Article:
Born: January 15, 1933;

Died: October 21, 2020.

FRANK Bough, who has died aged 87, was, during the 1970s and most of the 1980s, one of the most popular, capable and ubiquitous figures on British television. He was for much of that time chief presenter of Grandstand, BBC One’s Saturday afternoon flagship sports programme, but he also presented the early evening magazine show Nationwide; later, he was successfully to launch the BBC’s breakfast television service.

Bough was an unaffected and apparently unflappable presence in front of the camera; he was a competent interviewer, had a relaxed and reassuring manner and seemed able to turn his hand to any aspect of broadcasting. Michael Parkinson once remarked that, if his life were to depend on the smooth running of a television programme, Bough would be the man he’d want in charge.

This unthreatening, avuncular persona meant that it came as all the more of a shock when, in 1988, Bough was the subject of a News of the World exposé, in which he admitted taking cocaine while attending sex parties in ladies’ underwear.

Despite his contrition for “a brief but appalling period in my life”, his career never really recovered. The BBC sacked him from his role, which was at the time presenting the Holiday programme; a few years later, he briefly presented ITV’s rugby coverage, but that, too, ended after further newspaper coverage in 1992, this time by the Sunday Mirror documenting bondage sessions with a dominatrix.

Though, as Bough pointed out, “no-one suffered but my wife, my family and myself”, his career and reputation both suffered. With some justice, Bough felt that, after the first lurid revelations, the tabloids had him down as a marked man, complaining that one newspaper had been following him day and night “for seven years, waiting for me to trip up”.

Francis Joseph Bough was born on January 15, 1933, at Stoke-on-Trent, where his father was an upholsterer and his mother worked in a pottery. After his father lost his job, the family relocated to Oswestry in Shropshire, where Frank attended the Boys’ High School and became a champion sprinter.

Though not particularly academic, he secured a place at Merton College, Oxford, to read History, where he also gained a Blue for football.

His national service was with the Royal Tank Regiment and then, in 1957, he joined ICI as a management trainee in County Durham; for years, however, he bombarded the BBC with letters looking for work. Eventually, in 1962, the corporation took him on as a presenter of the North East’s regional programme, Home at Six, which was later renamed Look North.

From 1964 until 1967, he presented Sportsview, a midweek programme focusing on football; it was renamed Sportsnight after David Coleman took over as presenter in 1968. An early highlight of Bough’s career came when he covered the 1966 World Cup match in which North Korea scored a surprise win over Italy.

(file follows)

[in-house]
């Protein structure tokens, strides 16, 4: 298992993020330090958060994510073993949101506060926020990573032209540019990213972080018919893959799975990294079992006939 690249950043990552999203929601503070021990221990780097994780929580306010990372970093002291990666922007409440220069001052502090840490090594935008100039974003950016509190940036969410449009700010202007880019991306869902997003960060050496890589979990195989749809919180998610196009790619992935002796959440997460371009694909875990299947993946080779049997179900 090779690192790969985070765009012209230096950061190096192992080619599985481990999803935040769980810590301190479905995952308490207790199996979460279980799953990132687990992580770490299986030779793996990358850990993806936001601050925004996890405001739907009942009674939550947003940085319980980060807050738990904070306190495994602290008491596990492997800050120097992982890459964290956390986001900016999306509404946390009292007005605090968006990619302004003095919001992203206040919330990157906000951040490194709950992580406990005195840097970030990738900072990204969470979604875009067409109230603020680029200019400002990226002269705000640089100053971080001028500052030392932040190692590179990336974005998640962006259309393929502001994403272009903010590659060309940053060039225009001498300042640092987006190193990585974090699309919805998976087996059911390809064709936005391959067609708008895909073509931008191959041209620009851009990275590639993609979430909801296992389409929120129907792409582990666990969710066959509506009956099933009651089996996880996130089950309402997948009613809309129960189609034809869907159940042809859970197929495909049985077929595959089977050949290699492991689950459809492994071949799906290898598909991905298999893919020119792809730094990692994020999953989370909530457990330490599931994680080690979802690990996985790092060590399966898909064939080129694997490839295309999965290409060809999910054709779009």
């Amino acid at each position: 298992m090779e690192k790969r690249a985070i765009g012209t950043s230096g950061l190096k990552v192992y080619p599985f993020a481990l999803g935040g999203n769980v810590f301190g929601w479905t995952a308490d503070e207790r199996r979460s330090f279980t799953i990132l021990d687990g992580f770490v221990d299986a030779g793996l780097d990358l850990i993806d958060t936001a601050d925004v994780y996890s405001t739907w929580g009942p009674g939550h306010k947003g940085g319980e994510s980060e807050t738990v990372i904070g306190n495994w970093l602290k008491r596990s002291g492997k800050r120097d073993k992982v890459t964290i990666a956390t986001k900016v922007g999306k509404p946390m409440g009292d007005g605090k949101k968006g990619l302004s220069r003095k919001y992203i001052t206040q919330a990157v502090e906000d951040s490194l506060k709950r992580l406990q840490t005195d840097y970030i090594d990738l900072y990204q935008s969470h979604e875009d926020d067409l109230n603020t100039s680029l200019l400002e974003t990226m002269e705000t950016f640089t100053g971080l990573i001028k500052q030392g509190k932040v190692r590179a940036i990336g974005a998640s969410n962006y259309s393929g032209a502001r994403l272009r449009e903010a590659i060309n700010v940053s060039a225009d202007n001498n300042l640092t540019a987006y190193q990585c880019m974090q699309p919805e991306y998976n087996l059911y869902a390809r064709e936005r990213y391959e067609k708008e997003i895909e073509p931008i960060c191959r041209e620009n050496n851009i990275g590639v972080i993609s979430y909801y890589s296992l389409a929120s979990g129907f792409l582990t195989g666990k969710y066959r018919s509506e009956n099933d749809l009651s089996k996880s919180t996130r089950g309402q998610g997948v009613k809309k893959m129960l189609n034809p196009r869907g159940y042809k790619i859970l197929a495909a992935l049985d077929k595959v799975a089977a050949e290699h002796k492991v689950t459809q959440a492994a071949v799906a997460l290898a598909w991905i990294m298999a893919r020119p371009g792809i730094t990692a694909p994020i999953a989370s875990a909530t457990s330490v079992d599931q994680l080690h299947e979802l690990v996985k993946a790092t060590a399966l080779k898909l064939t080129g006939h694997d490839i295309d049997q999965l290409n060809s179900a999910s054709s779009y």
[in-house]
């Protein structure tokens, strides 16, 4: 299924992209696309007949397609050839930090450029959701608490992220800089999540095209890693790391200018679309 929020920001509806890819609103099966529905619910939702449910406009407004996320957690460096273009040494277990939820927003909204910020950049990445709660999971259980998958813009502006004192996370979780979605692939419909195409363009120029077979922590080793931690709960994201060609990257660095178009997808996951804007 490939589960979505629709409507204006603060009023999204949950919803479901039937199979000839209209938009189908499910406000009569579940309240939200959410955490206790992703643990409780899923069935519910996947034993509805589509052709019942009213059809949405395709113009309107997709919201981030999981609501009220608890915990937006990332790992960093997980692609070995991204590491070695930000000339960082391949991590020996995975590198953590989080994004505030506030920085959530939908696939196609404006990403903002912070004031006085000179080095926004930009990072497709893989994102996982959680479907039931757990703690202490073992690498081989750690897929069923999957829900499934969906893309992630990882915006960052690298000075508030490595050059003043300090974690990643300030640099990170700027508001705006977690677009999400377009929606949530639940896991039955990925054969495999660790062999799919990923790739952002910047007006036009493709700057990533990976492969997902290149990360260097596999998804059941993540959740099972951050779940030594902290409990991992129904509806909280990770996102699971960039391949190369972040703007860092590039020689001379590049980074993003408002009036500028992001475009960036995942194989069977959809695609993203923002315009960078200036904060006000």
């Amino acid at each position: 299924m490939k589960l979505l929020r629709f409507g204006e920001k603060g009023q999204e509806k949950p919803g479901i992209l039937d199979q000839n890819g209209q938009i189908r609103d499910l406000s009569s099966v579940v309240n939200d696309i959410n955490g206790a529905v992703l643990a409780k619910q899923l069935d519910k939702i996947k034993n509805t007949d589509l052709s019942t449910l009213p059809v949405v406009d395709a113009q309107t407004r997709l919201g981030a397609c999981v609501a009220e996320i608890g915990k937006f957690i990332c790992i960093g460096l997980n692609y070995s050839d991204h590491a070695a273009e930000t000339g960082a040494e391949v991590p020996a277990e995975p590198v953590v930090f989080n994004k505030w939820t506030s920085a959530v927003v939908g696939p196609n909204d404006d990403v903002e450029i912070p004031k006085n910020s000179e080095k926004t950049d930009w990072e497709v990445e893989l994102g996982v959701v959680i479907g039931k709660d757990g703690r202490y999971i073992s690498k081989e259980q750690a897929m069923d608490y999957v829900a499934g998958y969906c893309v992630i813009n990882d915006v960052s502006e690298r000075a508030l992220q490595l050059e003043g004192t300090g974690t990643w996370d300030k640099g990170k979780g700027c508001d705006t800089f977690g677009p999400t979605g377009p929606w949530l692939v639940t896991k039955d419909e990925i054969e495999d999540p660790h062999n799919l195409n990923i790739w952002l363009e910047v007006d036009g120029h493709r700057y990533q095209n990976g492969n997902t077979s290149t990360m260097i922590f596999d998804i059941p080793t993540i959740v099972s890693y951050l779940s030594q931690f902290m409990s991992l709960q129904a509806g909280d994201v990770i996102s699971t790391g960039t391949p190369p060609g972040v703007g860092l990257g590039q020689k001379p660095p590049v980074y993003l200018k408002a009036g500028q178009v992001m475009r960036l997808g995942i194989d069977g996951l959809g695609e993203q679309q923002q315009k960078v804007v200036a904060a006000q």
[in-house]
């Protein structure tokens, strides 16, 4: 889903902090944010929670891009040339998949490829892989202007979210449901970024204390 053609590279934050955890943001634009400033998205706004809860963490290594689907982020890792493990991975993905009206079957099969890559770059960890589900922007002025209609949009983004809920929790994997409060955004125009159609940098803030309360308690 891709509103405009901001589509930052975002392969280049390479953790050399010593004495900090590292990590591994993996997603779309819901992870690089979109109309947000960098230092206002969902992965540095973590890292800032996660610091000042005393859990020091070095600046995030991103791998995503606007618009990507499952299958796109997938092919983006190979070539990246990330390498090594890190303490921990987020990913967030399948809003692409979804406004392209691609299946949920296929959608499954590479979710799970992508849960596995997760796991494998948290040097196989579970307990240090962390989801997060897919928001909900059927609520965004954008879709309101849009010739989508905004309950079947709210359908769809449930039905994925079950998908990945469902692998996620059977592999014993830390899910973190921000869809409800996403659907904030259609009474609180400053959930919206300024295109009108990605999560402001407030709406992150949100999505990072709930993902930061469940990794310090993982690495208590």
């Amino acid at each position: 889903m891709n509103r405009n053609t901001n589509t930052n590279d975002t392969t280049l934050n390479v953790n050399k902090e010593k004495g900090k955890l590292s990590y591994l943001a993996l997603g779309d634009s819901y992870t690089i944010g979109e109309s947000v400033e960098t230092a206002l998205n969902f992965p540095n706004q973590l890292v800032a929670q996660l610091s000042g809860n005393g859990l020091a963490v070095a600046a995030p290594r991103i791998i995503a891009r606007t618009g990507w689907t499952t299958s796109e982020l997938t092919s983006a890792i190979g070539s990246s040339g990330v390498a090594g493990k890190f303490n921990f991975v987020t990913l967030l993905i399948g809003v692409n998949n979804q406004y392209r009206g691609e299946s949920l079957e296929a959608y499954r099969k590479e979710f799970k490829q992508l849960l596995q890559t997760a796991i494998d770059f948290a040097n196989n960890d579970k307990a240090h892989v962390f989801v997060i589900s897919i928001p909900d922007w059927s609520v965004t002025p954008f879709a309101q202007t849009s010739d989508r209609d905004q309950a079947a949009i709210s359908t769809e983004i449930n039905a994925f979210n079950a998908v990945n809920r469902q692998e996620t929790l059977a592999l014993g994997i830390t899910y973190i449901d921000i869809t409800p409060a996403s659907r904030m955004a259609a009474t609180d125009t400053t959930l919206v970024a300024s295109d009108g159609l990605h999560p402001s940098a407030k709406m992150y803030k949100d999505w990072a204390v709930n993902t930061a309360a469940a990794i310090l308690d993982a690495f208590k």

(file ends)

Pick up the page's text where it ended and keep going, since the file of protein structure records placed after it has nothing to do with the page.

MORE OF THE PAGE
Bough then moved on to host Grandstand. The large number of live feeds and location pieces gave plenty of opportunity for things to go wrong; Bough’s relaxed style and ability to remain calm under pressure were invaluable, as were his sporting knowledge and breadth of interests. He was to remain in charge of the show until 1982, gaining a reputation as the safest pair of hands in the business. He had a particularly testing time during his coverage of the 1972 Munich Olympics, in which the events were disrupted by a terrorist attack in which 11 Israeli athletes and coaches were killed by members of the Palestinian group, Black September.

To his sports broadcasting, Bough added a role as presenter of Nationwide, a magazine programme following the news, which was broadcast from London, but incorporated regional programmes, including his old stamping ground of Look North. Almost anything, from interviews with politicians to human interest stories, might cross his desk; Bough coped with all of it with aplomb.

In 1977, he was one of a range of BBC presenters who featured on Morecambe and Wise’s Christmas special, singing ‘There is Nothing Like a Dame’ in a sailor suit. The programme was watched by 21 million, a long-standing record. In 1979, he was one of the anchors of the BBC’s general election coverage.

In 1983, the BBC was galvanised by the impending launch of TV-am on ITV into setting up its own breakfast television programme; Bough moved over from Nationwide to helm the show, alongside Nick Ross and Selina Scott. In 1987, fed up with the early starts, he moved across to Holiday, but he was not long in the job before the News of the World’s expose ended his relationship with the BBC.

From 1989-92, he was the presenter of LWT’s 6 o’clock Live and also did some presenting on Sky TV; from 1992-1996, he had a show on LBC Radio and from 1996 briefly worked for Travel Live on the Travel Channel. After that, however, he retired and declined most opportunities to return to the airwaves; he refused to take part in a programme marking breakfast television’s 25th anniversary, though he contributed to a documentary about it five years later.

He married, in 1959, Nesta Howells; she survives him, with their three sons.